Lunatic fringe strikes again against noise

The current controversy over live music and second-line vendor permits, which has spurred regular meetings at Kermit Ruffins’ Speakeasy Club, is nothing new.

This past week, I was sent a letter written to the New Orleans Mayor in the mid-1970s regarding the problems that a local music club experienced with crimes committed on patrons near the club, and how ordinances were being enforced unfairly.  Crime was a serious issue for this venue, which was trying to present local music Uptown, away from Bourbon Street, so that it could potentially attract more locals. This property was even closed down on a Saturday night by 14 policemen. The club was Tipitina’s, one of New Orleans’ most venerable music clubs and cultural icons. (Moon Landrieu, New Orleans Mayor at the time, never responded to the letter).

There’s always been the potential for dust-ups between clubs and neighbors who say that the music “noise” is destroying their neighborhoods; there’s been a continuing problem between clubs and police who arbitrarily enforce city ordinances.

Two weeks ago, Mayor Mitch Landrieu’s office called for a moratorium on enforcement of permit violations so that local music venue presenters could have a chance to comply with city rules.

Mimi’s in the Marigny, which has presented live music on Royal and Franklin for 10 years, was closed by co-owner Mimi Dykes because of her fear she was out of compliance with city permits regarding noise—this, despite the fact the bar uses noise-deadening window treatments at Mimi’s Upstairs, where live music plays and DJs (notably Soul Sister) work regularly. Mimi also has regular noise decibel readings to make sure she’s in compliance.

Dykes went back to business as usual only to get in hot water again after last weekend, when a neighbor complained about the loud noise coming from Mimi’s at 1 a.m. Interestingly, Mimi’s Upstairs shuts down its music at midnight, so live music and DJs got a bad rap from the neighbors because the noise didn’t come from live music. It apparently came from a jukebox downstairs. There were also “party buses” in the neighborhood that evening—is she supposed to manage street traffic too?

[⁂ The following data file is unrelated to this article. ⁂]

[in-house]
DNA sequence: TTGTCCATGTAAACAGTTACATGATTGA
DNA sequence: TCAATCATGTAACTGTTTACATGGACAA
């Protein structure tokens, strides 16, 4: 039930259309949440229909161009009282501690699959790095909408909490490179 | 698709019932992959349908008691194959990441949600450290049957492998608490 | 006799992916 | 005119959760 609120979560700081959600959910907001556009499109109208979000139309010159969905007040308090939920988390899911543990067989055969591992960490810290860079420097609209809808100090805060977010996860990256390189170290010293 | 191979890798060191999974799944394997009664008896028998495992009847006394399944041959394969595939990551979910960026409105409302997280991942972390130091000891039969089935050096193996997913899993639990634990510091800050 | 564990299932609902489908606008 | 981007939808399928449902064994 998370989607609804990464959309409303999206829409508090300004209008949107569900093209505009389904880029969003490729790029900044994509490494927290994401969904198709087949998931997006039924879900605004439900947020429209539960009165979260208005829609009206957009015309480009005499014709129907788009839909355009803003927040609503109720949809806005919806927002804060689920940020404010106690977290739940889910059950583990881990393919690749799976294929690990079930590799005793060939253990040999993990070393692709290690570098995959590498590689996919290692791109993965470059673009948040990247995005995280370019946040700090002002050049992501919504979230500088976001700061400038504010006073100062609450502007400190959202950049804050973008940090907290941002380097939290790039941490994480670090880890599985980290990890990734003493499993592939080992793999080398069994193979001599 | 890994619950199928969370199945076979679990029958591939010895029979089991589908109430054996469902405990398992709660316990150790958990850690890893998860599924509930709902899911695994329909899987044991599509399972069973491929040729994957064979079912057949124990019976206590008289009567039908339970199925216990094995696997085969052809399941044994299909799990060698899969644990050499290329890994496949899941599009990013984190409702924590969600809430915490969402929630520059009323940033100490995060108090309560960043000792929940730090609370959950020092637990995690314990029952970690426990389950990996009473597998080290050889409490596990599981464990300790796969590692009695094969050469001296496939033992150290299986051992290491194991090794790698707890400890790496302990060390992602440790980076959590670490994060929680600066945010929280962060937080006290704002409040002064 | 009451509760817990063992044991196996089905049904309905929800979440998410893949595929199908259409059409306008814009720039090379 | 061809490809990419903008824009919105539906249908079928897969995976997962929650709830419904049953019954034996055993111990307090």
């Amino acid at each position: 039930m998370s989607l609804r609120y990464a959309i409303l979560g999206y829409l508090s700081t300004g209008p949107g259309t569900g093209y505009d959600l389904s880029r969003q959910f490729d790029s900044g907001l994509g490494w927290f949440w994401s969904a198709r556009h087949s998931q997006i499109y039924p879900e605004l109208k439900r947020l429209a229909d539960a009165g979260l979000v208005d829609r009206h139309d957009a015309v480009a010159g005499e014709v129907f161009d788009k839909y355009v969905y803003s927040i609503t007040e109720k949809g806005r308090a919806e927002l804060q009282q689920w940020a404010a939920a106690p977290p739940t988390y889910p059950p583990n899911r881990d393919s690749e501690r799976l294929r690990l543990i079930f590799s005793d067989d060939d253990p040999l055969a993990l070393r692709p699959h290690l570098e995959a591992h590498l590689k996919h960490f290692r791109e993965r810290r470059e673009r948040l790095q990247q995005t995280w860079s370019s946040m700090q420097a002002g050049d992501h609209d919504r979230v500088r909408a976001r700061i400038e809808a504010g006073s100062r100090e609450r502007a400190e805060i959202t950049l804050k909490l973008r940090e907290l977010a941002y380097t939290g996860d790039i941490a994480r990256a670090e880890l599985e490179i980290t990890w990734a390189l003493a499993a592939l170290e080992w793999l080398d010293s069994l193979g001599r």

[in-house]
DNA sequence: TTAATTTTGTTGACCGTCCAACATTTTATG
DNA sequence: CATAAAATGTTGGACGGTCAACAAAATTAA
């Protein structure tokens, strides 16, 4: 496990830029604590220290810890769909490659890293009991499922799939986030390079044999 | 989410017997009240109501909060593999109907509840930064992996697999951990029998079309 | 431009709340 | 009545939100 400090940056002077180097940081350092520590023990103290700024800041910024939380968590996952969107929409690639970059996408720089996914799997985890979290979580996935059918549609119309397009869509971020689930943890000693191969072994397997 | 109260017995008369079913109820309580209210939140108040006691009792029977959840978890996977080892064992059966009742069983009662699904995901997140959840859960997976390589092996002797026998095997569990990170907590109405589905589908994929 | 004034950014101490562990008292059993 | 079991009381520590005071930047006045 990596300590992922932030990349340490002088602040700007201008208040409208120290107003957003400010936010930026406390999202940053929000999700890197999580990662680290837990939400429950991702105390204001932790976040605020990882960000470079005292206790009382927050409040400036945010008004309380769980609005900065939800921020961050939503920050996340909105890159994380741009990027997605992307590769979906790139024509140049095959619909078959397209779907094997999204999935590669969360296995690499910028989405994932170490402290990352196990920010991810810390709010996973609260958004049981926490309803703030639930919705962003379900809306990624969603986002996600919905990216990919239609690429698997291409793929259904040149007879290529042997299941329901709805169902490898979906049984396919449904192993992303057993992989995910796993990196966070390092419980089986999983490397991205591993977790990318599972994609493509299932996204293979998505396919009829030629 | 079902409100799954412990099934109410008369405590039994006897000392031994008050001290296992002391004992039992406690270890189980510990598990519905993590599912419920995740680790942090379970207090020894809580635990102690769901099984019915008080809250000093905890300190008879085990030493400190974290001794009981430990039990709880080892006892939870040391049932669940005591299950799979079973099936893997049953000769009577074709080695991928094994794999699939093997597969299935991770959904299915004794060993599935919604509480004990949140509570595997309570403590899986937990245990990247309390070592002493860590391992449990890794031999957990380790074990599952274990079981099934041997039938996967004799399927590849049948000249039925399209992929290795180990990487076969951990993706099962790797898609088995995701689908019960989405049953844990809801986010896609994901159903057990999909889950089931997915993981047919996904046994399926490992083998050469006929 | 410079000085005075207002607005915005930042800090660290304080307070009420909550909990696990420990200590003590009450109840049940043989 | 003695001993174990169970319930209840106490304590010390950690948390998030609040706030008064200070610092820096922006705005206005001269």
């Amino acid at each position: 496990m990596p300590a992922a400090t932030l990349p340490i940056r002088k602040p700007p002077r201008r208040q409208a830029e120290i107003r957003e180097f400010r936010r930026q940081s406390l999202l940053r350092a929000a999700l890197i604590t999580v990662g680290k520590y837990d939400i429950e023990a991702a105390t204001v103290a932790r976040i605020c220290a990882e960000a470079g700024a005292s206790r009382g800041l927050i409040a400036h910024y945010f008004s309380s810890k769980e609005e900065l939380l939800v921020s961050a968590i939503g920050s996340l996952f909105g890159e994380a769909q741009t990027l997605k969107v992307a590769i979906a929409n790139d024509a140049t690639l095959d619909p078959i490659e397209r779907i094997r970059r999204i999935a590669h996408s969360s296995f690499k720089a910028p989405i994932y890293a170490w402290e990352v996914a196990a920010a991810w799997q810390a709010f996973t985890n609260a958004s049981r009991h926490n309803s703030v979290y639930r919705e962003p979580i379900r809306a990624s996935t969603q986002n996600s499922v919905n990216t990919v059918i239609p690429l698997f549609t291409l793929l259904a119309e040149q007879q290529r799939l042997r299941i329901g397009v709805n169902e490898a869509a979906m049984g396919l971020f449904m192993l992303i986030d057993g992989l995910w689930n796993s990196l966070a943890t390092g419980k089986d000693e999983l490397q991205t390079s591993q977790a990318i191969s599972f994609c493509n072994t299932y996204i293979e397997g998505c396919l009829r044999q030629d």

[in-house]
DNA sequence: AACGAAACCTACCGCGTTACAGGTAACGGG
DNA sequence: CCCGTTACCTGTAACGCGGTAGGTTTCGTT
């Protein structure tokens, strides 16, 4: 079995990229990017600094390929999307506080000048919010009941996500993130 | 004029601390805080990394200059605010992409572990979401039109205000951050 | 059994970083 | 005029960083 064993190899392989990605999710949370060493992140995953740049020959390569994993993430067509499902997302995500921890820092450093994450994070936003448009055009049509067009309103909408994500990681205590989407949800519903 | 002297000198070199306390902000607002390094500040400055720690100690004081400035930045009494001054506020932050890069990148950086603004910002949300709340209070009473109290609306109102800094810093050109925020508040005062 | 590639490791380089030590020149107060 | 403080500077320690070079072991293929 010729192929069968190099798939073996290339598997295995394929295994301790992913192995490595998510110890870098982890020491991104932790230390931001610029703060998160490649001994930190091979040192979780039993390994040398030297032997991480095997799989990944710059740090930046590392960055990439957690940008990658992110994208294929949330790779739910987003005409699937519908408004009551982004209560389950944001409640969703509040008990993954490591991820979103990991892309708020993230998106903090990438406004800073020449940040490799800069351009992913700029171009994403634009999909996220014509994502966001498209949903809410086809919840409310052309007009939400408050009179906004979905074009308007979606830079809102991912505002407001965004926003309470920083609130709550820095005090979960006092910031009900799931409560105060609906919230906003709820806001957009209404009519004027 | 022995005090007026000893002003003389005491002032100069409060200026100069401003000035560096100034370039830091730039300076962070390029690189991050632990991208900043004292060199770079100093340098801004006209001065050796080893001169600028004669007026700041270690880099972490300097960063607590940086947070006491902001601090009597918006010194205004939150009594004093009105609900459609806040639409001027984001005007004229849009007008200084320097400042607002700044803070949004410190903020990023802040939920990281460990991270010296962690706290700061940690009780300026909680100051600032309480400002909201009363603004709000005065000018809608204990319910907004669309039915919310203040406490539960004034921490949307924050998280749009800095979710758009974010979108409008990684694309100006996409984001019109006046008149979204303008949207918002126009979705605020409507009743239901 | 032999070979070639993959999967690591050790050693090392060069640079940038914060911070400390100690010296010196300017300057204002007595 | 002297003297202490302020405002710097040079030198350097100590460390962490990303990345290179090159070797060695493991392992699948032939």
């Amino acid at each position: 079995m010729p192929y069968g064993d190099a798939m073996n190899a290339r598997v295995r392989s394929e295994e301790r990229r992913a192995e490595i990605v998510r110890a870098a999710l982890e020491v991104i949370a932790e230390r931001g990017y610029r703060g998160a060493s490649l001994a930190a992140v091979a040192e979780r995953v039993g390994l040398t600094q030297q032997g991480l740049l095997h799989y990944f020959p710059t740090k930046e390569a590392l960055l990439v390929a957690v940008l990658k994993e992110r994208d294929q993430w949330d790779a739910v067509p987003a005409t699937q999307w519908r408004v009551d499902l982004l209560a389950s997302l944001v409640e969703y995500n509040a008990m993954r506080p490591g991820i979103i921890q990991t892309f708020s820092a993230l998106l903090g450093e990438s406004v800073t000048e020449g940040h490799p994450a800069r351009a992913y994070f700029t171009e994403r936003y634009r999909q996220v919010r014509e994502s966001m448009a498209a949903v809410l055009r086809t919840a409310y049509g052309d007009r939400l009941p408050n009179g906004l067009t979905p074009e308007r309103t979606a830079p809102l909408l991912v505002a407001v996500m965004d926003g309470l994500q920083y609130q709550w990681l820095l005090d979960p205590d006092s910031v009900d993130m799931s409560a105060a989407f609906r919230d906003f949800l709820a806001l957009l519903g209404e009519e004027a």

I wonder if the city is now going to ban jukeboxes in local bars, or singing on your front porch.

I also wonder if this neighbor was in the ‘hood 10 years ago when Mimi’s opened and started presenting live music and DJs. I seriously doubt it. If the neighbor bought a house near Mimi’s, weren’t they aware that Mimi’s was a bar?

Frankly, I wouldn’t buy a house across from a bar and then expect total quiet at night. This means that noise complainers would always have a real problem with living in places like the Bywater or the Marigny and especially the Quarter, or pretty much anywhere in New Orleans, because bars will be bars, and they are likely to have jukeboxes, people milling outside and a few rowdies. Some are even likely to have live music. Horrors!

Way too much noise, here people (apologies to the Noisician Coalition)

If you can’t stand the heat, then get out of the kitchen. If you can’t stand noise, music, or traffic at night, then move to an area in the suburbs that don’t have these sorts of establishments.

People, most of New Orleans is an urban area. There’s a bar or a restaurant on practically every corner. I am sick to death of the “uptight fringe” complaining about what’s probably gone on in their neighborhoods for 100 years before they decided to move there. What gives them the right to change the New Orleans that we know and love—the reason why most people want to live here?

I believe the people who make the most noise about noise are in the vast, vast minority. But they are in a position of making themselves heard due to connections to city council members or their staffs. Or they can engage attorneys like the self-appointed noise pollution king/plaintiff attorney Stuart Smith, who’s made it his crusade to keep New Orleans as noise-free as your average everyday suburb. Smith’s firm has no problem suing multiple entities in town whenever it comes to noise and music from bars.  inI don’t even know if he’s that serious about making things better for all New Orleans residents (unless they’re his clients and they want to keep noise levels below what you can reasonably expect in a city that lives to party–and enjoy music). Maybe it’s a game for him because he has enough money to play political games to get what he wants. He’s a lawyer, most of whom like—and are programmed—to win.

Smith is smart and he’s a canny operator. He also seems to know that there’s money to be made from relatively well-off clients who want to shut down music…or even jukeboxes. I would imagine that if he so desired, he could probably do his work pro bono. He’s wealthy enough via his class action lawsuit work to engage a public relations firm (The Brylski Company, a well-known political player and political publicity firm), and to create a website and a Facebook page (both claiming to promote music vs. noise) to further the fringe agenda to stop the “noise.”.

Give most of the citizens in New Orleans a voice and a vote in the noise issue, and I think they would probably come down in favor of keeping their neighborhood bars, joints, restaurants, music clubs and neighborhood celebrations just like they are. After they try to squelch the culture of the city in the Quarter, Marigny and Bywater, Smith and the Loony Fringe will want to shut down Mardi Gras, the French Quarter Fest and Jazz Fest: just too much “noise.”